Daniel Pallotta is an American entrepreneur, author, and humanitarian activist
People question the role of charities compared to business. Business will definitely lift the standards in the developing world, but will always leave gaps – people that it can’t support. Some mentally disabled people just want compassion or love, and that can’t be monetised by a business. However, there are perceptions working against the non-profit sector that make it hard to ‘compete’ against businesses
- Compensation: People react viscerally against charity workers being well paid. However some are extremely well qualified: a CEO of a hunger charity is paid ~$86k/yr and has similar qualifications to a Stanford MBA graduate with an average $400k/yr. Someone on $400k /yr can donate $100k/yr, reduce his tax bill by $50k, be seen as a philanthropist and still be $260k better off than the high-paid ‘parasite’ running the charity.
- Advertising: Similarly, people do not like the idea of their money being spent on advertising. However, the percentage of people’s wage being given to charity has stayed at 2% for 40 yrs – the only way to gain ‘market share’ in the charity sector is to actually do marketing against the ‘for profit’ sector.
- Risk: If a charity invests in a fundraising drive and it flops, it ruins their reputation. But if people cannot accept failure, there will be no innovation or improvement.
- Time: Companies can take years to develop market share before they gain revenue. However donators will not accept a 6yr wait before any funds reached the needy.
- Profit: For-profit companies can use the promise of future profits to attract capital investment. Charities are locked out of this capital stream.
These disadvantages add up – since 1970 only 144 charities have passed $50million revenue, compared to 46,136 for-profits.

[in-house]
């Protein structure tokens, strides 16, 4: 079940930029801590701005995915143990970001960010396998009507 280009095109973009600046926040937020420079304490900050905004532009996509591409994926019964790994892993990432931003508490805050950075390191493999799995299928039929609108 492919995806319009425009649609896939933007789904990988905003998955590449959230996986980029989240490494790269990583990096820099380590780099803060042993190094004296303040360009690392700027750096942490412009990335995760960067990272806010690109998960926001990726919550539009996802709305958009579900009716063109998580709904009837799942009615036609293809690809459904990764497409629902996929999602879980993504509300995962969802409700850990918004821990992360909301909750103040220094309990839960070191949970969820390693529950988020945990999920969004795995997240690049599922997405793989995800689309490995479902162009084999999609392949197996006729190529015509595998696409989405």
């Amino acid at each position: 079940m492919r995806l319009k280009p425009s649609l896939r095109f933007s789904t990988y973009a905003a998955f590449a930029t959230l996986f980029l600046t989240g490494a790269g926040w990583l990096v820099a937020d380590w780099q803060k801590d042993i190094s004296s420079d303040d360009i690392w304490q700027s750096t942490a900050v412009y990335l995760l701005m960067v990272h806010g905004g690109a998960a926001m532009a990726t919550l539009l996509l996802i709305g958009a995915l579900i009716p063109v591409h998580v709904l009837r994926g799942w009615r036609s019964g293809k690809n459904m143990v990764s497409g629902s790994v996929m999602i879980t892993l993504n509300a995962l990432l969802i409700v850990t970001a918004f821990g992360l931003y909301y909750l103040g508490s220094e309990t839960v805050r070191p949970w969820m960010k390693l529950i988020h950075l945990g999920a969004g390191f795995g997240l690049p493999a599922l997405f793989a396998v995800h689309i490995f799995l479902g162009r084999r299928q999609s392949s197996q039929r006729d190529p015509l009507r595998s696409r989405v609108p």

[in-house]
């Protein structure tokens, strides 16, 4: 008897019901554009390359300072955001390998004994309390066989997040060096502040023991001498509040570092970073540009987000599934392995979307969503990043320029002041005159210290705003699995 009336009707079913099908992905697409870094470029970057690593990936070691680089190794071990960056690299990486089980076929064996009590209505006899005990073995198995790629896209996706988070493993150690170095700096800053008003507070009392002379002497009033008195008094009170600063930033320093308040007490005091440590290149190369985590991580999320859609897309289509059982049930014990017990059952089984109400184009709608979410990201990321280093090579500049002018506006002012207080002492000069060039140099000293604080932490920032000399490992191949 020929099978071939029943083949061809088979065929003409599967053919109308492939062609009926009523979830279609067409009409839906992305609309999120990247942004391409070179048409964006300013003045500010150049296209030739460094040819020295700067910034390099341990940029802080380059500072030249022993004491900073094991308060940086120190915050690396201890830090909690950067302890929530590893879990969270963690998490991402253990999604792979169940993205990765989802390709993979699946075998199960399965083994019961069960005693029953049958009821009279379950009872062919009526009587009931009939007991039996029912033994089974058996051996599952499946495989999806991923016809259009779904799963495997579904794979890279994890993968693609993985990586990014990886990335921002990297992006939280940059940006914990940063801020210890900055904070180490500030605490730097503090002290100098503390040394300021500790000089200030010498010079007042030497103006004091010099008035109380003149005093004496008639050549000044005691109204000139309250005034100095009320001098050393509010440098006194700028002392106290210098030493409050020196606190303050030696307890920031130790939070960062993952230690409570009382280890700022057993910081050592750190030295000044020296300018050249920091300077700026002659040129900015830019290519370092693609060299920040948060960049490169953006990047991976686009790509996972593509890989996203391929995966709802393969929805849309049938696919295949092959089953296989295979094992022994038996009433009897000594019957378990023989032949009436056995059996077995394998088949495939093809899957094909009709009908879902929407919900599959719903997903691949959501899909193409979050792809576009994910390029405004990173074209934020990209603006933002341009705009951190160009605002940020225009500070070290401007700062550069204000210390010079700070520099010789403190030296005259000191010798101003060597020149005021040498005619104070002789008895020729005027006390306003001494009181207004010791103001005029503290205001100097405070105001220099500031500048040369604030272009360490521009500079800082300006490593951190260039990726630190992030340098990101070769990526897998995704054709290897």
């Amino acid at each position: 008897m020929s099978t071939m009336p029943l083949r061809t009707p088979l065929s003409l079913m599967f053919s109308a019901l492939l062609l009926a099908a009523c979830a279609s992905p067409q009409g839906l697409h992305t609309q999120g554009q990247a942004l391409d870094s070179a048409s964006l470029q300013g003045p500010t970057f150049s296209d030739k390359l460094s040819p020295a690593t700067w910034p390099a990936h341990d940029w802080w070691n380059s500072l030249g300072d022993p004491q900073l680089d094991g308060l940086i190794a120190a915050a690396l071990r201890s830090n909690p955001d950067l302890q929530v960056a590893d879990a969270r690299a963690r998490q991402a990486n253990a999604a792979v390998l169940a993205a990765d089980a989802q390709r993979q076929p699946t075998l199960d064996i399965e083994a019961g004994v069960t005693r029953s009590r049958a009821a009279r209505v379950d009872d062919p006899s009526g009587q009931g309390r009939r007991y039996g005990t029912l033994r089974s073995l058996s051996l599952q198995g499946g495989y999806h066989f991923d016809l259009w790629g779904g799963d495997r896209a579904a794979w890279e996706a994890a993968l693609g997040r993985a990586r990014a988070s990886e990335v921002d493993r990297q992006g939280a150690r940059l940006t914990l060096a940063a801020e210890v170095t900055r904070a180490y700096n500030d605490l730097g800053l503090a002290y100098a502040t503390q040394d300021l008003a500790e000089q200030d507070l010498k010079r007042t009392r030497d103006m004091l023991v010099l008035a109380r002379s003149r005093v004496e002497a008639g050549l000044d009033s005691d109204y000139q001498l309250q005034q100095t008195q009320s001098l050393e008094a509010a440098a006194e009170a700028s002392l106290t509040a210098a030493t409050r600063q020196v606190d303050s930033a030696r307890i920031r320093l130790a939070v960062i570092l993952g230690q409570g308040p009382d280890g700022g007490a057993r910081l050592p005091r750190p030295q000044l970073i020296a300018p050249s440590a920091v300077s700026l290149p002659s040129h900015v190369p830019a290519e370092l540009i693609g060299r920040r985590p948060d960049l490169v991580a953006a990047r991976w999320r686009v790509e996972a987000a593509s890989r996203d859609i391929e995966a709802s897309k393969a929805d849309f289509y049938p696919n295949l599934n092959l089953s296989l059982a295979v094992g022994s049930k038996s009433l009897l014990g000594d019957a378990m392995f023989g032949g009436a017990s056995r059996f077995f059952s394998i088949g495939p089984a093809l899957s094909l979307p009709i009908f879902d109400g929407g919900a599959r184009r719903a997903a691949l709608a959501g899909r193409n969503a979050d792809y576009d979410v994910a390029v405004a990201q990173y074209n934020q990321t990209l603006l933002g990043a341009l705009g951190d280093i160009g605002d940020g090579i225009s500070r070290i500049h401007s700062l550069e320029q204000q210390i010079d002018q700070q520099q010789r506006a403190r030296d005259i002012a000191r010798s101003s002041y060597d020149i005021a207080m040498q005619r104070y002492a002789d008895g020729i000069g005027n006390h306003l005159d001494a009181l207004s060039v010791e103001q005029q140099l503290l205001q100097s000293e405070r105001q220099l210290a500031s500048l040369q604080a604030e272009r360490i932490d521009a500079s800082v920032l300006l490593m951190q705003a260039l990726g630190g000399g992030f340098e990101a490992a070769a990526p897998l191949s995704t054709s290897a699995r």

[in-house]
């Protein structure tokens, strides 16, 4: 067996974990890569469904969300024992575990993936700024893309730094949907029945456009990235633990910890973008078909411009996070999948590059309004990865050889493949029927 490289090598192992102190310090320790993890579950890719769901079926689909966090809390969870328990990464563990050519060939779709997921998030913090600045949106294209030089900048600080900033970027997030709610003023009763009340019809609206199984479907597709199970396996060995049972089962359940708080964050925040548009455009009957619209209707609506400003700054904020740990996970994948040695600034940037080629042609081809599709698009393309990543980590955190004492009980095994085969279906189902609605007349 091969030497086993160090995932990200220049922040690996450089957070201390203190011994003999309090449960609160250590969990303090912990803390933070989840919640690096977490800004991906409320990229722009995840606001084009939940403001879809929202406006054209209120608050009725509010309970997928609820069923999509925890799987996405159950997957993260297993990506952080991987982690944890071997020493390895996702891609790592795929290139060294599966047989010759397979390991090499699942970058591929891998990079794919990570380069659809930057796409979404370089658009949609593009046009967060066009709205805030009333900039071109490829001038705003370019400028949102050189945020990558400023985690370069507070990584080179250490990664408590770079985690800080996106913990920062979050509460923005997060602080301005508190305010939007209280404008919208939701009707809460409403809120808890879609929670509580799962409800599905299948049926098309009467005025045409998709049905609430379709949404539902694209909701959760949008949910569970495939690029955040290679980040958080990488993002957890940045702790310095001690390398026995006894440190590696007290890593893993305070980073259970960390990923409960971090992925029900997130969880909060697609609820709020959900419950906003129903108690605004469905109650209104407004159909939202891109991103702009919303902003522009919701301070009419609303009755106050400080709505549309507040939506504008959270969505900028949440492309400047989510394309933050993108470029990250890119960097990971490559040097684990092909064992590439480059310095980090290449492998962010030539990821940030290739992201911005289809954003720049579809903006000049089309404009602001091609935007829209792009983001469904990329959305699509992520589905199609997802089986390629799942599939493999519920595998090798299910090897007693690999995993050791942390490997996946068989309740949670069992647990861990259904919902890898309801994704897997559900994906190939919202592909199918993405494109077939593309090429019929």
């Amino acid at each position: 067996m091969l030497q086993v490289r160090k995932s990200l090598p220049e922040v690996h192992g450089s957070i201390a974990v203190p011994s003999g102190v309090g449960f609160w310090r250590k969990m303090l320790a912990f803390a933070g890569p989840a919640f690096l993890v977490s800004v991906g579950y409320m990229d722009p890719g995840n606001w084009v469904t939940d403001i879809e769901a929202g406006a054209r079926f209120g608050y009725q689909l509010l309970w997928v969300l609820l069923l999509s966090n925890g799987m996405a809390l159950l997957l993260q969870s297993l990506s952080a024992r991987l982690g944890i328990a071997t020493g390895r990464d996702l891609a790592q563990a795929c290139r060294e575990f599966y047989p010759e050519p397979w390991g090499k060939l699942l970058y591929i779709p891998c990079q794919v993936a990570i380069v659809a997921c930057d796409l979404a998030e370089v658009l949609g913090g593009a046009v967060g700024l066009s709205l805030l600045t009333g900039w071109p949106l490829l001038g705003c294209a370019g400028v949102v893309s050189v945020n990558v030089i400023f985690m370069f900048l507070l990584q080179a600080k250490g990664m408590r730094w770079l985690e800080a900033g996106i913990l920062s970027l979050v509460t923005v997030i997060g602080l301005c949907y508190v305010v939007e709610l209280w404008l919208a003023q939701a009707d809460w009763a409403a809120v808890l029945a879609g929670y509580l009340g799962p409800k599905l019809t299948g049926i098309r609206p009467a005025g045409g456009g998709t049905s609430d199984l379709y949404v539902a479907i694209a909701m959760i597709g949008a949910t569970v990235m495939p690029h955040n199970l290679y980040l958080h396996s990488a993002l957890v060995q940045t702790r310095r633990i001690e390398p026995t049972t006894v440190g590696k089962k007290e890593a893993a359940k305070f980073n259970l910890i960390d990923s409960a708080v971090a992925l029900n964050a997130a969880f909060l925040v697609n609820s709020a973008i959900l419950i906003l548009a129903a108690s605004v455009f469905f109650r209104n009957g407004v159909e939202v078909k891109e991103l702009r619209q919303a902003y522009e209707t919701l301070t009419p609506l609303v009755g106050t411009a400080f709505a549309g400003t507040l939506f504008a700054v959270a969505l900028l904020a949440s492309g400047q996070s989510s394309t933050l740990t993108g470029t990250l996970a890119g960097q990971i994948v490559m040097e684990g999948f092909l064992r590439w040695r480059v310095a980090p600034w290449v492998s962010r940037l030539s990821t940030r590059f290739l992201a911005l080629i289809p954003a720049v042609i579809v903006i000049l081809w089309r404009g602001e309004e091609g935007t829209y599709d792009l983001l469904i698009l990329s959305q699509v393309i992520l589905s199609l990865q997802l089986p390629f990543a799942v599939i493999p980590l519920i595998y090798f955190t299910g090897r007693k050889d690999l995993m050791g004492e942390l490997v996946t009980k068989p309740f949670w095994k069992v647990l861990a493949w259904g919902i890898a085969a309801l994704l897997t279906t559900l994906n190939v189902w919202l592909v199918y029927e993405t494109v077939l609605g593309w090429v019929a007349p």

People hold the above perceptions, and it is typified in asking “How much of a donation goes to overheads compared to ‘the cause’?” This question has some problems in it:
- It implies ‘the cause’ is not helped by overheads. This is not the case, especially if the overheads are spent on ‘growth’.
- It prevents charities from growing or investing in fundraising. However if fundraising actually raises funds, then it should be encouraged, giving them more money to push towards the cause.
As examples of successful fundraising, Dan describes how $50,000 investment in an AIDs Ride resulted in $108,000,000 extra revenue for research, or $350k investment in breast cancer fundraising multiplied to $194,000,000. However, one year he netted $71 million for breast cancer research and was put immediately out of business. The media and his sponsors turned on him because 40% of his revenue was spent on overheads – in growth, customer service and recruitment.
The focus should not be on overheads, but on the scale of the operation. A company with 40% overheads netting $71,000,000 should be seen as superior to one with 5% overheads netting $71. We need to rethink how charities should work, and focus on whether they are achieving their goals rather than their investment to get there.
Dan speaks very passionately and puts forward a new perspective, however I can’t help but disagree with him. His focus is entirely from an individual charity’s point of view – where of course it is a no-brainer to invest more in recruitment and marketing. However some of these efforts will not be ‘poaching’ resources from the for-profit sector, but from other charities. This gets worse as charities get bigger, and will generate an arms race between them. The money is coming from outside the charity: donators do not expect that their money is taken and 40% of it used to beg someone else to donate, or convince others to pick this charity over another. This is not an efficient use of money – pure growth implies an ego that ignores what the donators expected.
When someone buys a can of coke, they accept that (made up numbers) 20% goes to the cost of ingredients, 10% to the employees, 10% in packaging / transport, 30% to retailers, 20% in advertising and 10% profits. Dan’s argument is that the same sorts of ratios should be accepted in charities: that if a fraction of the money we give him goes to what he said it would, we should accept it because the rest was used to generate money at similarly poor efficiency from someone else.
I’m also slightly disturbed by the focus of the speech: which was from the point of view of the charity while ignoring results of the fundraising or opinions of the people donating. It is nice that he raised $71million, but what did that money achieve?
I appreciate what he is saying about scale of an organisation, and compensation or risk. But like it or not, people do want a sense of frugality rather than massive structures designed to just support the business.
Anyway, it was a good talk to make you think about your own viewpoints. My reaction above is not because I disagreed with every point in his speech, and not because I didn’t appreciate it.